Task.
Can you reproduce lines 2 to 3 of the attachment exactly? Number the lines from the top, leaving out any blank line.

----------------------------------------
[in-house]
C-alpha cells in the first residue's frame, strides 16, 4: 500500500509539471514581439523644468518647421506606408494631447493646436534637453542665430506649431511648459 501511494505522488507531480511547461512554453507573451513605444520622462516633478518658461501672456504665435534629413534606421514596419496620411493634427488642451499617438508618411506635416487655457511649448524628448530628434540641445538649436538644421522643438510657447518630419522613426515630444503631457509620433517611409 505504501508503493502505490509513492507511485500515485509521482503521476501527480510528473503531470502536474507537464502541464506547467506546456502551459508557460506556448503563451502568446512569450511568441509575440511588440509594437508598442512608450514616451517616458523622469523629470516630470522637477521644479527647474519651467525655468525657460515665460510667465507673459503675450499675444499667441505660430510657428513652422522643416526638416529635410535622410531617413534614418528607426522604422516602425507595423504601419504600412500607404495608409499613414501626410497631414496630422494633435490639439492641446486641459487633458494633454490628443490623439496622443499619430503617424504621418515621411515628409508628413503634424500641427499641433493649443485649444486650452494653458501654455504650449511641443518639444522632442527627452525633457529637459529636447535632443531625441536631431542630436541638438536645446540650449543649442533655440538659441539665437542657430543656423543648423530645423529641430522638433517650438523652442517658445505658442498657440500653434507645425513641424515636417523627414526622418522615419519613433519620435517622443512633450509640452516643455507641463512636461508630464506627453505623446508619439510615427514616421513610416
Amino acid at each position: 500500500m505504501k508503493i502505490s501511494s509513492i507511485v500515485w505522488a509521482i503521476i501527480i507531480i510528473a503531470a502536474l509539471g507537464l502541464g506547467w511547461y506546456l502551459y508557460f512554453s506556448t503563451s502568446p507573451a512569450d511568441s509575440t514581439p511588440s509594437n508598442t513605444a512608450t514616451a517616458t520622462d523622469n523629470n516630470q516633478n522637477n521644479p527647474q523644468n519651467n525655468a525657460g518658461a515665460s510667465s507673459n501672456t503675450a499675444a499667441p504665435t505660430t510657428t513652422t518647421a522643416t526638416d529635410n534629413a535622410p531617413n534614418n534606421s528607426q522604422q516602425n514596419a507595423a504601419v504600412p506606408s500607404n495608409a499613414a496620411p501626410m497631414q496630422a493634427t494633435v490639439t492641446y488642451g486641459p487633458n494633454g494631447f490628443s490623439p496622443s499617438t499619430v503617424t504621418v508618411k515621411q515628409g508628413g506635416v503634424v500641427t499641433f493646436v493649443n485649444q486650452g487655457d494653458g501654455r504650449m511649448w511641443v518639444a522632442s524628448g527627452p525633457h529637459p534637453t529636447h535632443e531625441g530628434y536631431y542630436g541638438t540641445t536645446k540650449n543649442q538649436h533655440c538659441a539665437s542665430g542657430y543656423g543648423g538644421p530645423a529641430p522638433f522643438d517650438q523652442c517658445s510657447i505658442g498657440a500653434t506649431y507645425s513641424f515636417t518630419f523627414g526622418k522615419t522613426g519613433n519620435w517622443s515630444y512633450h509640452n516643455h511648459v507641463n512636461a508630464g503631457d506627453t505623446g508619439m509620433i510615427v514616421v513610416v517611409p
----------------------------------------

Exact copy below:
C-alpha cells in the first residue's frame, strides 16, 4: 500500500509539471514581439523644468518647421506606408494631447493646436534637453542665430506649431511648459 501511494505522488507531480511547461512554453507573451513605444520622462516633478518658461501672456504665435534629413534606421514596419496620411493634427488642451499617438508618411506635416487655457511649448524628448530628434540641445538649436538644421522643438510657447518630419522613426515630444503631457509620433517611409 505504501508503493502505490509513492507511485500515485509521482503521476501527480510528473503531470502536474507537464502541464506547467506546456502551459508557460506556448503563451502568446512569450511568441509575440511588440509594437508598442512608450514616451517616458523622469523629470516630470522637477521644479527647474519651467525655468525657460515665460510667465507673459503675450499675444499667441505660430510657428513652422522643416526638416529635410535622410531617413534614418528607426522604422516602425507595423504601419504600412500607404495608409499613414501626410497631414496630422494633435490639439492641446486641459487633458494633454490628443490623439496622443499619430503617424504621418515621411515628409508628413503634424500641427499641433493649443485649444486650452494653458501654455504650449511641443518639444522632442527627452525633457529637459529636447535632443531625441536631431542630436541638438536645446540650449543649442533655440538659441539665437542657430543656423543648423530645423529641430522638433517650438523652442517658445505658442498657440500653434507645425513641424515636417523627414526622418522615419519613433519620435517622443512633450509640452516643455507641463512636461508630464506627453505623446508619439510615427514616421513610416
Amino acid at each position: 500500500m505504501k508503493i502505490s501511494s509513492i507511485v500515485w505522488a509521482i503521476i501527480i507531480i510528473a503531470a502536474l509539471g507537464l502541464g506547467w511547461y506546456l502551459y508557460f512554453s506556448t503563451s502568446p507573451a512569450d511568441s509575440t514581439p511588440s509594437n508598442t513605444a512608450t514616451a517616458t520622462d523622469n523629470n516630470q516633478n522637477n521644479p527647474q523644468n519651467n525655468a525657460g518658461a515665460s510667465s507673459n501672456t503675450a499675444a499667441p504665435t505660430t510657428t513652422t518647421a522643416t526638416d529635410n534629413a535622410p531617413n534614418n534606421s528607426q522604422q516602425n514596419a507595423a504601419v504600412p506606408s500607404n495608409a499613414a496620411p501626410m497631414q496630422a493634427t494633435v490639439t492641446y488642451g486641459p487633458n494633454g494631447f490628443s490623439p496622443s499617438t499619430v503617424t504621418v508618411k515621411q515628409g508628413g506635416v503634424v500641427t499641433f493646436v493649443n485649444q486650452g487655457d494653458g501654455r504650449m511649448w511641443v518639444a522632442s524628448g527627452p525633457h529637459p534637453t529636447h535632443e531625441g530628434y536631431y542630436g541638438t540641445t536645446k540650449n543649442q538649436h533655440c538659441a539665437s542665430g542657430y543656423g543648423g538644421p530645423a529641430p522638433f522643438d517650438q523652442c517658445s510657447i505658442g498657440a500653434t506649431y507645425s513641424f515636417t518630419f523627414g526622418k522615419t522613426g519613433n519620435w517622443s515630444y512633450h509640452n516643455h511648459v507641463n512636461a508630464g503631457d506627453t505623446g508619439m509620433i510615427v514616421v513610416v517611409p